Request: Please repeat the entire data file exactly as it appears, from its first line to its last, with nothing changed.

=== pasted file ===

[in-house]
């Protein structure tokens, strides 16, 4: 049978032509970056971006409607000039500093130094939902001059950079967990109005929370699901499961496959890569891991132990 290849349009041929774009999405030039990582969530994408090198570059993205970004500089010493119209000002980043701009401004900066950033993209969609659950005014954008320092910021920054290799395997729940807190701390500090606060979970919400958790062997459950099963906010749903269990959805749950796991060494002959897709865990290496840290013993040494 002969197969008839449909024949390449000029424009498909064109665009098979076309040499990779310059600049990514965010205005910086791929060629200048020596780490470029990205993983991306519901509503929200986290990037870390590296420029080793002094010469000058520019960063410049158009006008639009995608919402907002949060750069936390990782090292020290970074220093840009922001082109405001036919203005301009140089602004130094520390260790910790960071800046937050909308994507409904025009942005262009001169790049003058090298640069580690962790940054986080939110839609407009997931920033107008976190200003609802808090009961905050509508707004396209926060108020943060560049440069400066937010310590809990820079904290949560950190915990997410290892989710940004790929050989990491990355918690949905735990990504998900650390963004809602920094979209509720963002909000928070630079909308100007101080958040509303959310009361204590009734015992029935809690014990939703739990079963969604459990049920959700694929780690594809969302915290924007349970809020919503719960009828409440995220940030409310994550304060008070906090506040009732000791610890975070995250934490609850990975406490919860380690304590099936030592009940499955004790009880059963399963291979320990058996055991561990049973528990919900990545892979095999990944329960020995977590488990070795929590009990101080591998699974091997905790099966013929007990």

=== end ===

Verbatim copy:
[in-house]
């Protein structure tokens, strides 16, 4: 049978032509970056971006409607000039500093130094939902001059950079967990109005929370699901499961496959890569891991132990 290849349009041929774009999405030039990582969530994408090198570059993205970004500089010493119209000002980043701009401004900066950033993209969609659950005014954008320092910021920054290799395997729940807190701390500090606060979970919400958790062997459950099963906010749903269990959805749950796991060494002959897709865990290496840290013993040494 002969197969008839449909024949390449000029424009498909064109665009098979076309040499990779310059600049990514965010205005910086791929060629200048020596780490470029990205993983991306519901509503929200986290990037870390590296420029080793002094010469000058520019960063410049158009006008639009995608919402907002949060750069936390990782090292020290970074220093840009922001082109405001036919203005301009140089602004130094520390260790910790960071800046937050909308994507409904025009942005262009001169790049003058090298640069580690962790940054986080939110839609407009997931920033107008976190200003609802808090009961905050509508707004396209926060108020943060560049440069400066937010310590809990820079904290949560950190915990997410290892989710940004790929050989990491990355918690949905735990990504998900650390963004809602920094979209509720963002909000928070630079909308100007101080958040509303959310009361204590009734015992029935809690014990939703739990079963969604459990049920959700694929780690594809969302915290924007349970809020919503719960009828409440995220940030409310994550304060008070906090506040009732000791610890975070995250934490609850990975406490919860380690304590099936030592009940499955004790009880059963399963291979320990058996055991561990049973528990919900990545892979095999990944329960020995977590488990070795929590009990101080591998699974091997905790099966013929007990």